Both the rms and peak output voltages of the Trace were very stable. We measured a low rms voltage of 118.5 and a high of 121.9 vac rms. The peak voltage of the Trace's waveform varied from 161 to 172 vac peak. This degree of stability is better than the utility grid delivers to most homes.
The power efficiency chart speaks for itself. Our overload tests showed us this machine really has lots of snort. After loading up the 4024 with our 3850 Watts of resistive loads long enough to bring on one of the internal cooling fans, we started a 1/2 HP split-phase grinder. With the grinder and the other loads running, we started a 1/2 HP air compressor. Finally, with all of that going, we started a 7-1/4" Skilsaw. The Trace still had more to give, but our 250 Ampere input circuit breaker popped off at 274 Amps input!
We didn't have the capability at the test site to adequately test the charger features, but data observed from other SW4024 installations indicates it will do as specified at around 75% efficiency (117 vac in to 24 VDC out). This is a big improvement over the Trace 2500 Series chargers which run at about 55%-60% efficiency.
Here are some comments from other SW4024 users.
"The table saw starts much faster, even with the electric water heater on."
"Wall cubes don't buzz (some cheap compact fluorescents still do)."
"The three general purpose relays are great! I have simply been plugging/unplugging the electric water heater (dump load which also serves a useful function). Now I can use one of the relays to control a power relay."
"I like being able to use power tools while someone else is microwaving without dumping the computer."
Warts, or, Ya Can't Please Everybody...
The lowest search threshold is 16 Watts. We'd like to see it a little lower. Over the years, many of us have trained ourselves to eliminate all phantom loads and replace our energy sucking incandescent lighting with low wattage compact fluorescents. I've heard of folks having to insert a phantom in a circuit just so their favorite 7 or 11 Watt CF reading light will stay lit.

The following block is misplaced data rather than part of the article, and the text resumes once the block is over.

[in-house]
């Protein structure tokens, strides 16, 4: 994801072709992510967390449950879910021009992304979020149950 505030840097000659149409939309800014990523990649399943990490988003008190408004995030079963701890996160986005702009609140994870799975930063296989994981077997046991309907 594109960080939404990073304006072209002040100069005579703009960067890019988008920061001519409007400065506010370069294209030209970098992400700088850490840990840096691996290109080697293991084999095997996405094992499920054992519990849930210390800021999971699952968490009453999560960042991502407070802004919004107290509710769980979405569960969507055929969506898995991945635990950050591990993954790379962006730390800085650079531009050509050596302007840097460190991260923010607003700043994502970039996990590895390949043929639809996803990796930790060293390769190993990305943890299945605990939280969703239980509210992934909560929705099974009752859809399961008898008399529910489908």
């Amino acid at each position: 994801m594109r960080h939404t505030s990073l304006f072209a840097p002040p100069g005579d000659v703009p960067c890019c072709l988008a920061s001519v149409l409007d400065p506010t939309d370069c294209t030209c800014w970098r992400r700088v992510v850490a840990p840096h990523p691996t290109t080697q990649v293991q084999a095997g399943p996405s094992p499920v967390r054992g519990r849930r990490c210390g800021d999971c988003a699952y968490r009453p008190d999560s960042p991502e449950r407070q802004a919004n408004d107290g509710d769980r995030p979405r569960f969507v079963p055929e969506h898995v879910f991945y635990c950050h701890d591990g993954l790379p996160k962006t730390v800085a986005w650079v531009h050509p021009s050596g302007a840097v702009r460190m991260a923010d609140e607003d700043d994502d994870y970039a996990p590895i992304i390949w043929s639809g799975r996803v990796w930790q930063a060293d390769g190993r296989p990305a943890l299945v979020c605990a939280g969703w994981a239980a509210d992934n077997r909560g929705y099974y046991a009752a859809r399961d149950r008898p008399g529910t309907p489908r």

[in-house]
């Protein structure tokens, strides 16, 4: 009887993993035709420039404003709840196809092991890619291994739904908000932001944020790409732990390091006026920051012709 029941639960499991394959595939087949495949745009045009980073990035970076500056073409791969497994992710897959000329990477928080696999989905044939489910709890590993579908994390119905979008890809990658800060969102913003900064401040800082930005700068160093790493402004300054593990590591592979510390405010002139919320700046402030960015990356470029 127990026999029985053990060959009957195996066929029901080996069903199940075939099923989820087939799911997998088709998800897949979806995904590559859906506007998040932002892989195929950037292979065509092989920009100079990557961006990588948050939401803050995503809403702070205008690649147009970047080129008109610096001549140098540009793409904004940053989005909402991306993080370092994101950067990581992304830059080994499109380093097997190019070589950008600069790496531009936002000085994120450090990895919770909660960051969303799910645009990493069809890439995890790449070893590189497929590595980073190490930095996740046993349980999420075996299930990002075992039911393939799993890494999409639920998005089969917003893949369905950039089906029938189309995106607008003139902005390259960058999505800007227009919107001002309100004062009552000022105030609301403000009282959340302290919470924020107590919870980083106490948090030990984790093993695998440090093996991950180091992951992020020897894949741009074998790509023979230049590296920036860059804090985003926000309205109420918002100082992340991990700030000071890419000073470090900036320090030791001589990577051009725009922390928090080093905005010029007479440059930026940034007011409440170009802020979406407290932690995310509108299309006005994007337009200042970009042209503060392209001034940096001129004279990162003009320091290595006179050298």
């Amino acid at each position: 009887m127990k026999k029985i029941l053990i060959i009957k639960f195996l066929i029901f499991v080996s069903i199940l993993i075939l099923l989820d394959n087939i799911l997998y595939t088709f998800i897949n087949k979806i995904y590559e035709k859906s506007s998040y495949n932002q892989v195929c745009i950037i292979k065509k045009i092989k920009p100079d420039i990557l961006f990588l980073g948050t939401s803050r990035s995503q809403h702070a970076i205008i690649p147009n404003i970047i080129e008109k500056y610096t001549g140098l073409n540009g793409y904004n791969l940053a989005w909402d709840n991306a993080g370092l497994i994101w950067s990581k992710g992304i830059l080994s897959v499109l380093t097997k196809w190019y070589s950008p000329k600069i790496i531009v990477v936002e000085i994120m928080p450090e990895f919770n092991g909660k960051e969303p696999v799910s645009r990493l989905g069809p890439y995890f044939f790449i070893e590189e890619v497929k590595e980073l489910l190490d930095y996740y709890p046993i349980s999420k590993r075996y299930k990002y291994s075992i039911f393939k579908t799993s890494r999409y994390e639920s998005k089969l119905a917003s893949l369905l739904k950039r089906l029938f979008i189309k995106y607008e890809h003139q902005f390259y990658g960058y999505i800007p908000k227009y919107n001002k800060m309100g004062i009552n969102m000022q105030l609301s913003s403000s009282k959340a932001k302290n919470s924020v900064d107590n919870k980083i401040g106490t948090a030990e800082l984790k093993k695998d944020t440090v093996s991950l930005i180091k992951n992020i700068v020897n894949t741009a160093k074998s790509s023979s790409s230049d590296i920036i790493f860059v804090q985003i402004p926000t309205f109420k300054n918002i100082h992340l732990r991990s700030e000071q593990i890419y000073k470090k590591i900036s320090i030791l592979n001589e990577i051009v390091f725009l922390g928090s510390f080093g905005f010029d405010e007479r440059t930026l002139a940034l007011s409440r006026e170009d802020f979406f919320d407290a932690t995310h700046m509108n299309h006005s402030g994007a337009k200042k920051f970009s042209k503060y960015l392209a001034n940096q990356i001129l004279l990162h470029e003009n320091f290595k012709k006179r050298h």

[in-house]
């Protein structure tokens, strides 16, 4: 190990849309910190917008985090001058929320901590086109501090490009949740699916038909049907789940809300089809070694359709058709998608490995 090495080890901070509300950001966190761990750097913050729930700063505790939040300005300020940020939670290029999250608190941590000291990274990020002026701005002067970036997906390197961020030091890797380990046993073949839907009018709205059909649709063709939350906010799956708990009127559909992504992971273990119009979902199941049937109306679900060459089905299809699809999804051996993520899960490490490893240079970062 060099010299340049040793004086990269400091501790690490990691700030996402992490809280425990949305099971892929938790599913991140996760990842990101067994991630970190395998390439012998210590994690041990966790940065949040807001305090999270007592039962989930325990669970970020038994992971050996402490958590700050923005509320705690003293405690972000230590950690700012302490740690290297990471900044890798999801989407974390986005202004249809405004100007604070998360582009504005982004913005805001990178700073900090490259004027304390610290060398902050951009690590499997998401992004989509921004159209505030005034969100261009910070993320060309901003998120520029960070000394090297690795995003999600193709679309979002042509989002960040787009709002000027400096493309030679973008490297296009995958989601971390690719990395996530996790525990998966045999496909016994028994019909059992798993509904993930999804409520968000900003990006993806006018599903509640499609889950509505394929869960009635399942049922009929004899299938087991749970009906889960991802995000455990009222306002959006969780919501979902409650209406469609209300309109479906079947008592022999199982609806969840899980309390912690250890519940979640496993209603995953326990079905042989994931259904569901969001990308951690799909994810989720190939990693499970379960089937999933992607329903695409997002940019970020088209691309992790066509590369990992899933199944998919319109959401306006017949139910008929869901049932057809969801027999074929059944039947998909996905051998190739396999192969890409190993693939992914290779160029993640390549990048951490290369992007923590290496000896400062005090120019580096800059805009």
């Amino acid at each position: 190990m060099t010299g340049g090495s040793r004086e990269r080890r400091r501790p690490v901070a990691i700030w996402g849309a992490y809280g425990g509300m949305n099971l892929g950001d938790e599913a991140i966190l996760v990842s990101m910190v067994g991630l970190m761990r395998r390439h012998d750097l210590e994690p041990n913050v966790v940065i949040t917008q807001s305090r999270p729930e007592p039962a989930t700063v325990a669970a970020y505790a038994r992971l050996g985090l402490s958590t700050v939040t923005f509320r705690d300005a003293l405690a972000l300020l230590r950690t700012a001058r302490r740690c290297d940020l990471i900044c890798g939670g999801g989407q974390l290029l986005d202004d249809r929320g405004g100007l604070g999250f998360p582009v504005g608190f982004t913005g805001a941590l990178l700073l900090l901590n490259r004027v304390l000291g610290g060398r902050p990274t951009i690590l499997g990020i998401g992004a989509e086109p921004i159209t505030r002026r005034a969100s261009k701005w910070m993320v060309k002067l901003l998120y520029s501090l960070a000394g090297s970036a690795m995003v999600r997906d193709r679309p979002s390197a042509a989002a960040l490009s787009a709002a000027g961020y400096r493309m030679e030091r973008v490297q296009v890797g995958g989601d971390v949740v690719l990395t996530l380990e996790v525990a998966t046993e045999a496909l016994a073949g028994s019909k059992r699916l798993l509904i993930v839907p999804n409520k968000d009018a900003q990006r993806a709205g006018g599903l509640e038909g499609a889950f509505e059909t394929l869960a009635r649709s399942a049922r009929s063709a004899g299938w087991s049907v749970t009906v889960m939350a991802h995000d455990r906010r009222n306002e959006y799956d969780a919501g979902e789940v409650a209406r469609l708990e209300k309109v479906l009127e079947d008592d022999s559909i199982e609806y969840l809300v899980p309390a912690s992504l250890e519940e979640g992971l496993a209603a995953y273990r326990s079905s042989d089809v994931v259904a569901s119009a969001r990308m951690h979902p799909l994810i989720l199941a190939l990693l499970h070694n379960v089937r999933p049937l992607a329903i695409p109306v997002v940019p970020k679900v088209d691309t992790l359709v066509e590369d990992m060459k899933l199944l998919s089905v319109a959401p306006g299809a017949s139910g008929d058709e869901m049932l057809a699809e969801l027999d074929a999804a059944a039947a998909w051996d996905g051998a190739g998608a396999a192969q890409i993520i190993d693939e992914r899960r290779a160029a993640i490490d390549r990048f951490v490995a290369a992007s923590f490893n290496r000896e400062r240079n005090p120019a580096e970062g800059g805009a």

The pushbuttons on the control panel sometimes don't make contact and you need to punch them a few times to change the display. The menu items under the menu headings are not necessarily grouped intuitively. We'd like to see two copies of a control panel flow chart, one with the manual and one loose to tack up on the wall next to the machine until you can find your way around.
While the SW4024 is pretty quiet on its power output, the inverter itself emits a very audible hum, especially at high output power. For most applications and installations this should be no problem at all, but if you have to live or work in close proximity to the inverter, then the noise will be irritating.
The stickem on the battery temperature sensor needs some help. It's come unstuck from the sides of several battery banks I've seen.
If this sounds pretty picky, it is! We had to hustle to come up with these! Given the incredible versatility of the SW4024, these are pretty minor flaws.
The SW4024 is also available in a 48 VDC input version. It also comes in a 3kW, 234 vac, 50 Hz export version, the SW3024E. Trace plans to release a 2500 watt, 12 VDC model by this fall. Options for either the 4024 or the 4048 include a conduit ready enclosure for
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